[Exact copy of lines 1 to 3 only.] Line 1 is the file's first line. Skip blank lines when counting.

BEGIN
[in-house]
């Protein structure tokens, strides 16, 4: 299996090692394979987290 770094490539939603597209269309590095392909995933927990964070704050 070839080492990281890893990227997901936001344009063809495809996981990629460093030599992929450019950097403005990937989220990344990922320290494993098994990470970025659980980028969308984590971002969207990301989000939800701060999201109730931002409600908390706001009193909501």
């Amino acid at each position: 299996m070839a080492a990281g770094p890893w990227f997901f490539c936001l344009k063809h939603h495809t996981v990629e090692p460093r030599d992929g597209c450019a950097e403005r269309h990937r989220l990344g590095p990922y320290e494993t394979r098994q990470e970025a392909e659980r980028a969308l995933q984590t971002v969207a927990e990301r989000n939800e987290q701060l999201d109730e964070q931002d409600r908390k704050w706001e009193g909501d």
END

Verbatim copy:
[in-house]
């Protein structure tokens, strides 16, 4: 299996090692394979987290 770094490539939603597209269309590095392909995933927990964070704050 070839080492990281890893990227997901936001344009063809495809996981990629460093030599992929450019950097403005990937989220990344990922320290494993098994990470970025659980980028969308984590971002969207990301989000939800701060999201109730931002409600908390706001009193909501």
């Amino acid at each position: 299996m070839a080492a990281g770094p890893w990227f997901f490539c936001l344009k063809h939603h495809t996981v990629e090692p460093r030599d992929g597209c450019a950097e403005r269309h990937r989220l990344g590095p990922y320290e494993t394979r098994q990470e970025a392909e659980r980028a969308l995933q984590t971002v969207a927990e990301r989000n939800e987290q701060l999201d109730e964070q931002d409600r908390k704050w706001e009193g909501d």